Cleaner Code with Guava Optionals and Preconditions

Cleaner Code with Guava Optionals and Preconditions

Working towards clean code is a priority for me when I develop software. For some time I’ve been using Google Guava for nearly all my projects. The reason is simple. Guava provides great facilities to beautify my code. Today I want to show you how I use Preconditions to avoid unnecessary if/throw statements and Optionals to improve my code semantics.

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Preconditions are not new. Apache Commons had similar functionality but not as clean as Guava’s solution. Preconditions are used for checking method arguments, states, etc. When a condition is false the Precondition will throw the expected exception. With expected I mean the following: when checking a state you can use Preconditions.checkState( condition ). If the condition is false it will throw an IllegalStateException. The same is true for other Preconditions like checkArgument which throws an IllegalArgumentException. Of course, working with Preconditions only makes sense when using static Imports. Let’s take a look at an example.

Given is a method which takes a List as an argument. When this method is invoked we want to check that the list is not null and it is not empty. A plain Java solution can look like this:

public void doSomething( List list ) {
  if( list == null ) {
    throw new IllegalArgumentException( "List must not be null" );
  }
  if( list.isEmpty() ) {
    throw new IllegalArgumentException( "List must not be empty" );
  }
  doSomethingMore( list );
}

When using Guava’s Preconditions the amount of code is reduced significantly. The solution looks like the one below.

public void doSomething( List list ) {
  checkArgument( list != null, "List must not be null" );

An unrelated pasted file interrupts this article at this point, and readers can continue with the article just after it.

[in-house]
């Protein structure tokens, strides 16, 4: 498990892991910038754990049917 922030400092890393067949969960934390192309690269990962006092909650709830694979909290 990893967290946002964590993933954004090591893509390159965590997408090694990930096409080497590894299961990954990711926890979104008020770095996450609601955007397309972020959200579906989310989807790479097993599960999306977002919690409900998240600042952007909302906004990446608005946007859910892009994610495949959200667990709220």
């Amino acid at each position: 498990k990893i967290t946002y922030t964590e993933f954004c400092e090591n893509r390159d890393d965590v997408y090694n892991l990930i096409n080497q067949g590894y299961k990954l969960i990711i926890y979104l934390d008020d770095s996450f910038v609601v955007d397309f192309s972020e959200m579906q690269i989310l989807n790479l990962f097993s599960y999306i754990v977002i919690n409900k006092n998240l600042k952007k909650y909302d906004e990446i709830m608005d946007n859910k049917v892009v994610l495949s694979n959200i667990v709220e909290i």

checkArgument( !list.isEmpty(), "List must not be empty" );
  doSomethingMore( list );
}

This is an improvement for sure. But this approach becomes really sexy when it’s combined with Guava’s Optionals. Optionals are a concept designed to avoid the sick null concept (read this for understanding why I call it “sick”). They are basically a container for an object to avoid nullable references. For example, null is used most of the time to check if an object is there or not. And if it’s not there, an NPE occurs. The result is code like the following:

public void doSomething() {
  if( this.field == null ) {
    throw new IllegalStateException( "Field is not initialized" );
  }
  doSomethingMore();
}

Instead of saving the object directly as a field I often use an Optional. This avoids NPEs in my code and gives it better semantics. The example above is transformed into the one below when it’s combined with Preconditions:

public void doSomething() {
  checkState( field.isPresent(), "Argument is not initialized" );
  doSomethingMore();
}

In the end it’s up to you to decide if the code is better/cleaner with Optionals and Preconditions. From my point of view it’s definitely more speakable. I would love to hear your opinion about it in a comment ;).